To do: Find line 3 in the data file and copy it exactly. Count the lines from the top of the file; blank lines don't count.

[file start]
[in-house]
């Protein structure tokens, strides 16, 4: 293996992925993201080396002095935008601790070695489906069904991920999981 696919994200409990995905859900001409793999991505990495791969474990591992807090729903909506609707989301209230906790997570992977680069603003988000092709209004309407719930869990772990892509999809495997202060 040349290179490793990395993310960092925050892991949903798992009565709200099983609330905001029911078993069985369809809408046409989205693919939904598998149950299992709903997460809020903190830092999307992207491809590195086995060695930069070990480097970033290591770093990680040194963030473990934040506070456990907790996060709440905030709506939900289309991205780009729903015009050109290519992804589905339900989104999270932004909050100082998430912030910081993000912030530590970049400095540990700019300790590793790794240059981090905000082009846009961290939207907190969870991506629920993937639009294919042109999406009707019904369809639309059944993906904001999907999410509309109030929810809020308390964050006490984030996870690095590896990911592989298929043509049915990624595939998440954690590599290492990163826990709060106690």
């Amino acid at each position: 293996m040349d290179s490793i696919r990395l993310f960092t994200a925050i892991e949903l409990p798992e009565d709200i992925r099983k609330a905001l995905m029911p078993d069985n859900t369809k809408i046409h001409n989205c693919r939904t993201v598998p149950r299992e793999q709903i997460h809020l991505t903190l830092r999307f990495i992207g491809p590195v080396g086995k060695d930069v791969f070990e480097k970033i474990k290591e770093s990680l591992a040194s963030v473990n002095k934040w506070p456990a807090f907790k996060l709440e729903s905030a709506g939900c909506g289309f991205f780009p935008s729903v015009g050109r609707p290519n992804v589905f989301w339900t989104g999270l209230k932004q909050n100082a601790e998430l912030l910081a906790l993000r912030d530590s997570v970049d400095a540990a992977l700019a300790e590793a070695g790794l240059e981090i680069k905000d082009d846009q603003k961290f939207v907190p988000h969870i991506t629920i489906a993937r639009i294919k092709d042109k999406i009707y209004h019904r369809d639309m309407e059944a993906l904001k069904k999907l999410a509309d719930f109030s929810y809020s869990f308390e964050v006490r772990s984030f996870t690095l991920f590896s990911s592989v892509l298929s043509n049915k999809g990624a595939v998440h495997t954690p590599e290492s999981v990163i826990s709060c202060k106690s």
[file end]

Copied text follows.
């Amino acid at each position: 293996m040349d290179s490793i696919r990395l993310f960092t994200a925050i892991e949903l409990p798992e009565d709200i992925r099983k609330a905001l995905m029911p078993d069985n859900t369809k809408i046409h001409n989205c693919r939904t993201v598998p149950r299992e793999q709903i997460h809020l991505t903190l830092r999307f990495i992207g491809p590195v080396g086995k060695d930069v791969f070990e480097k970033i474990k290591e770093s990680l591992a040194s963030v473990n002095k934040w506070p456990a807090f907790k996060l709440e729903s905030a709506g939900c909506g289309f991205f780009p935008s729903v015009g050109r609707p290519n992804v589905f989301w339900t989104g999270l209230k932004q909050n100082a601790e998430l912030l910081a906790l993000r912030d530590s997570v970049d400095a540990a992977l700019a300790e590793a070695g790794l240059e981090i680069k905000d082009d846009q603003k961290f939207v907190p988000h969870i991506t629920i489906a993937r639009i294919k092709d042109k999406i009707y209004h019904r369809d639309m309407e059944a993906l904001k069904k999907l999410a509309d719930f109030s929810y809020s869990f308390e964050v006490r772990s984030f996870t690095l991920f590896s990911s592989v892509l298929s043509n049915k999809g990624a595939v998440h495997t954690p590599e290492s999981v990163i826990s709060c202060k106690s």